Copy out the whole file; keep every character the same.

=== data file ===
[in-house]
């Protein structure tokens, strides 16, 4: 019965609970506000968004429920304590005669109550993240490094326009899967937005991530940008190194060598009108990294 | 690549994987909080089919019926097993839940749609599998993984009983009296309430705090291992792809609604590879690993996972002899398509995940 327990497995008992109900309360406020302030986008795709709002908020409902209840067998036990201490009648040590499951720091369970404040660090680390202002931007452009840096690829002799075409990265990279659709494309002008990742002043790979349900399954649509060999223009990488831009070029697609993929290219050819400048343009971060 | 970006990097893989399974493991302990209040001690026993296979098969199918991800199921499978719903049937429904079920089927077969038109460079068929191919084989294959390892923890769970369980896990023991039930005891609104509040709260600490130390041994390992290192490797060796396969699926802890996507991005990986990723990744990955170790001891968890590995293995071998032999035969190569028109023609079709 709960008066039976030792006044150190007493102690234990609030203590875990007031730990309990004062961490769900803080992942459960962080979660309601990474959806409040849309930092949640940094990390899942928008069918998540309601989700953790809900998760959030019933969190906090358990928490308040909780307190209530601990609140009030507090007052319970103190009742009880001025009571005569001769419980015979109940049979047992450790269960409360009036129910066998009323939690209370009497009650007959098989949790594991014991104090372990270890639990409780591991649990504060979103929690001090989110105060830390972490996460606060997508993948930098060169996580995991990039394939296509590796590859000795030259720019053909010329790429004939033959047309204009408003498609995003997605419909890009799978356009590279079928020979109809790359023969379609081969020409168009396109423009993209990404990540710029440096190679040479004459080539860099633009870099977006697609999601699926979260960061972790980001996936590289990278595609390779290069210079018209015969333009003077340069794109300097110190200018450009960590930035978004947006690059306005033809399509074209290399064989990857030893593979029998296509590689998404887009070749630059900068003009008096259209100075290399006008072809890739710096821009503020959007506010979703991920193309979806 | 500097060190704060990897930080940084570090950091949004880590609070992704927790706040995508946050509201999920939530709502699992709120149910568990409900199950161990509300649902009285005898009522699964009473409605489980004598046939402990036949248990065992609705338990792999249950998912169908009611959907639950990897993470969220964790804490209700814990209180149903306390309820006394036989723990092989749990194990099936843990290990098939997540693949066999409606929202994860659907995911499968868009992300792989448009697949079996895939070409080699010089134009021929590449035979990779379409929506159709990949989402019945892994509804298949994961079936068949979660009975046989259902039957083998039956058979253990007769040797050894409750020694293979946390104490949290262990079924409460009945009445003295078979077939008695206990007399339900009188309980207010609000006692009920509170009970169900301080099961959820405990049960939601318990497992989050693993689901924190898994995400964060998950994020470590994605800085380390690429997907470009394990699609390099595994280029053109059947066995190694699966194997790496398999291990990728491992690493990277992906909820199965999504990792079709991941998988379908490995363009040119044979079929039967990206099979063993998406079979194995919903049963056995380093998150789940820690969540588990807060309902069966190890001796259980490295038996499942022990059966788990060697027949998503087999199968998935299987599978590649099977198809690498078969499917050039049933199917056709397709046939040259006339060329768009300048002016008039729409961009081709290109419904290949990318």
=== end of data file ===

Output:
[in-house]
């Protein structure tokens, strides 16, 4: 019965609970506000968004429920304590005669109550993240490094326009899967937005991530940008190194060598009108990294 | 690549994987909080089919019926097993839940749609599998993984009983009296309430705090291992792809609604590879690993996972002899398509995940 327990497995008992109900309360406020302030986008795709709002908020409902209840067998036990201490009648040590499951720091369970404040660090680390202002931007452009840096690829002799075409990265990279659709494309002008990742002043790979349900399954649509060999223009990488831009070029697609993929290219050819400048343009971060 | 970006990097893989399974493991302990209040001690026993296979098969199918991800199921499978719903049937429904079920089927077969038109460079068929191919084989294959390892923890769970369980896990023991039930005891609104509040709260600490130390041994390992290192490797060796396969699926802890996507991005990986990723990744990955170790001891968890590995293995071998032999035969190569028109023609079709 709960008066039976030792006044150190007493102690234990609030203590875990007031730990309990004062961490769900803080992942459960962080979660309601990474959806409040849309930092949640940094990390899942928008069918998540309601989700953790809900998760959030019933969190906090358990928490308040909780307190209530601990609140009030507090007052319970103190009742009880001025009571005569001769419980015979109940049979047992450790269960409360009036129910066998009323939690209370009497009650007959098989949790594991014991104090372990270890639990409780591991649990504060979103929690001090989110105060830390972490996460606060997508993948930098060169996580995991990039394939296509590796590859000795030259720019053909010329790429004939033959047309204009408003498609995003997605419909890009799978356009590279079928020979109809790359023969379609081969020409168009396109423009993209990404990540710029440096190679040479004459080539860099633009870099977006697609999601699926979260960061972790980001996936590289990278595609390779290069210079018209015969333009003077340069794109300097110190200018450009960590930035978004947006690059306005033809399509074209290399064989990857030893593979029998296509590689998404887009070749630059900068003009008096259209100075290399006008072809890739710096821009503020959007506010979703991920193309979806 | 500097060190704060990897930080940084570090950091949004880590609070992704927790706040995508946050509201999920939530709502699992709120149910568990409900199950161990509300649902009285005898009522699964009473409605489980004598046939402990036949248990065992609705338990792999249950998912169908009611959907639950990897993470969220964790804490209700814990209180149903306390309820006394036989723990092989749990194990099936843990290990098939997540693949066999409606929202994860659907995911499968868009992300792989448009697949079996895939070409080699010089134009021929590449035979990779379409929506159709990949989402019945892994509804298949994961079936068949979660009975046989259902039957083998039956058979253990007769040797050894409750020694293979946390104490949290262990079924409460009945009445003295078979077939008695206990007399339900009188309980207010609000006692009920509170009970169900301080099961959820405990049960939601318990497992989050693993689901924190898994995400964060998950994020470590994605800085380390690429997907470009394990699609390099595994280029053109059947066995190694699966194997790496398999291990990728491992690493990277992906909820199965999504990792079709991941998988379908490995363009040119044979079929039967990206099979063993998406079979194995919903049963056995380093998150789940820690969540588990807060309902069966190890001796259980490295038996499942022990059966788990060697027949998503087999199968998935299987599978590649099977198809690498078969499917050039049933199917056709397709046939040259006339060329768009300048002016008039729409961009081709290109419904290949990318």